LONDON Whitbread, Britain's biggest hotel and coffee shop operator, said sales growth would slow over the remainder of the year after a boost from the Olympic Games and a wet summer helped push first-half profit up 11 percent.
Whitbread, which operates Premier Inn hotels and Costa Coffee shops, said on Tuesday that pressure on consumer spending meant underlying sales growth would be less than the 4.3 percent achieved in the six months to August 30.
Britain's leisure and retail groups are mostly struggling as disposable incomes are squeezed by rising prices, muted wages growth and austerity measures.
"In the first half we saw Premier Inn have a small benefit from the Olympics, that won't be repeated, Costa Coffee had a small benefit from the wet summer, and our restaurant business has also benefited from relatively weak comparatives," Whitbread chief executive Andy Harrison told reporters.
"It was a really good first half performance but there were a couple of things that gave us an extra lift, so it is partly that and partly that we see the background consumer markets that drive our business are pretty flat."
Those cautious comments helped pushed shares in the FTSE 100 firm, which raised its interim dividend by 11.4 percent to 19.50 pence per share, down 1.6 percent to 2,286 pence by 0955 GMT.
"We remain cautious on current trading and the increasingly competitive environment in budget hotels," Panmure Gordon analysts said, maintaining a 'Hold' rating on Whitbread shares.
Whitbread, which also operates the Beefeater and Brewers Fayre pub restaurant chains, said underlying first-half pretax profit grew 10.6 percent to 193.4 million pounds, in line with an average forecast of 192.4 million pounds, according to a company-supplied poll of seven analysts.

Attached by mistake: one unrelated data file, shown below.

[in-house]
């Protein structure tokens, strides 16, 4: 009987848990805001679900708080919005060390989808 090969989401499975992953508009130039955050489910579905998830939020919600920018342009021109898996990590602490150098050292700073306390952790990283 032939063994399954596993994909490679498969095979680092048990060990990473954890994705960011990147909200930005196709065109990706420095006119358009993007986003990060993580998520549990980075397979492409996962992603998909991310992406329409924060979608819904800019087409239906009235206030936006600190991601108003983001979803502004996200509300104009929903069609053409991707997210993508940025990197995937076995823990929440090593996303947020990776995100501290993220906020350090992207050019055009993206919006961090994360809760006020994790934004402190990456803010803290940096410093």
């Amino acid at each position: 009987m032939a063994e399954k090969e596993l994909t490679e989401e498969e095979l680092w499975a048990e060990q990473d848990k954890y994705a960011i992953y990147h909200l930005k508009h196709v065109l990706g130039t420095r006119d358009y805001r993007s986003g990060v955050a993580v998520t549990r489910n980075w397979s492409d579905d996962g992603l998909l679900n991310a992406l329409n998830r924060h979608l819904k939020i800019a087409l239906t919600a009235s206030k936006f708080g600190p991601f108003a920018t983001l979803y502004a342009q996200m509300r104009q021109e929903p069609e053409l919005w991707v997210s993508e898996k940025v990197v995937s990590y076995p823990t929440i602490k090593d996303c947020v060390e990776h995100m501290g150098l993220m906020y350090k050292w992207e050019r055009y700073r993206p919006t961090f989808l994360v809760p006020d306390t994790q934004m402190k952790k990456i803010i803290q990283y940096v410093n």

UK sales at Premier Inn hotels open more than a year were up 3.7 percent, helped by more customers staying in London for the Olympics, while sales at Costa Coffee shops open more than a year jumped 6.8 percent, as coffee lovers chose its stores to shelter from the summer's miserable wet weather.
Harrison said the firm had not seen any "demonstrable impact" from the bad headlines its rival coffee chain Starbucks has attracted over its UK tax affairs.
"Every consumer including me has the right to choose Costa over Starbucks and that's what I would recommend," he told Sky News.
Group revenue rose 14.2 percent to just over 1 billion pounds. Like-for-like sales at the group's restaurant chains were also up 3.4 percent.
Costa has expanded rapidly on an explosion in popularity of coffee shops in Britain, and is seen by many as an affordable luxury despite the economic pressures faced by consumers. Harrison said sales had also been boosted this year by its ice cold coffee and British themed cake and biscuits ranges.
Growth at its Premier Inn chains has been boosted by cost conscious customers trading down from pricier five and four star hotels to its more affordable rooms.
Revenue per available room (RevPAR) - a key industry measure - rose 2.4 percent, incorporating 4.4 percent growth in London, and 1.9 percent across other UK regions.
Whitbread said it was on track to open 4,500 rooms at Premier Inn this year, with a particular focus on London, while the group is expanding into India, the Middle East and Asia Pacific internationally.
The firm said it was also on track to open 350 Costa stores worldwide this year, half of which would be in the UK.
(Editing by Rhys Jones and Mark Potter)